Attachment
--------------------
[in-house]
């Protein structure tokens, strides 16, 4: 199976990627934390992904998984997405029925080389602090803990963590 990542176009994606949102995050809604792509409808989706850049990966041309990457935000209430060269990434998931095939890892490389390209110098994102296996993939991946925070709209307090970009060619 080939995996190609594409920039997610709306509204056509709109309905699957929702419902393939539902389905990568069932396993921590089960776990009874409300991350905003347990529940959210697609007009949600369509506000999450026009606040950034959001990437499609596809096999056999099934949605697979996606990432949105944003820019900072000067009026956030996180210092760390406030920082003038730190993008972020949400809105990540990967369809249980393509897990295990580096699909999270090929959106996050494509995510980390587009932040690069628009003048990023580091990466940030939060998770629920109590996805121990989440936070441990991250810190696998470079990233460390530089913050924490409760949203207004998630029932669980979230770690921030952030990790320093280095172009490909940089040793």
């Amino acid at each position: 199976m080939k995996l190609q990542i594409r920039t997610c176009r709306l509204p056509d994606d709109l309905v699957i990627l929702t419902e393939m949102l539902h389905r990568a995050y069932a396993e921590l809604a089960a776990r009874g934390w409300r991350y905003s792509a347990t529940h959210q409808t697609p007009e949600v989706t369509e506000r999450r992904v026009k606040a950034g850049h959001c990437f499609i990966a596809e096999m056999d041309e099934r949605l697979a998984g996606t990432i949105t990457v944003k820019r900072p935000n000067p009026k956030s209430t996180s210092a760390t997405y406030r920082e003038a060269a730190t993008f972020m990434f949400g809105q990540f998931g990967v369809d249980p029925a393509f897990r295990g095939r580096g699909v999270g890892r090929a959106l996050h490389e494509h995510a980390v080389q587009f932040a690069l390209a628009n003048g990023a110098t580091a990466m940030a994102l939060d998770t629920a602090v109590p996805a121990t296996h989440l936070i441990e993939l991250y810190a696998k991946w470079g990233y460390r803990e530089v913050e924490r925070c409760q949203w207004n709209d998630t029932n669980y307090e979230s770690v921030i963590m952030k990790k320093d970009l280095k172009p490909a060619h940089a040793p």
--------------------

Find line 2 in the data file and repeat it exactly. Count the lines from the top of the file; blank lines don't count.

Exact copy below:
């Protein structure tokens, strides 16, 4: 199976990627934390992904998984997405029925080389602090803990963590 990542176009994606949102995050809604792509409808989706850049990966041309990457935000209430060269990434998931095939890892490389390209110098994102296996993939991946925070709209307090970009060619 080939995996190609594409920039997610709306509204056509709109309905699957929702419902393939539902389905990568069932396993921590089960776990009874409300991350905003347990529940959210697609007009949600369509506000999450026009606040950034959001990437499609596809096999056999099934949605697979996606990432949105944003820019900072000067009026956030996180210092760390406030920082003038730190993008972020949400809105990540990967369809249980393509897990295990580096699909999270090929959106996050494509995510980390587009932040690069628009003048990023580091990466940030939060998770629920109590996805121990989440936070441990991250810190696998470079990233460390530089913050924490409760949203207004998630029932669980979230770690921030952030990790320093280095172009490909940089040793």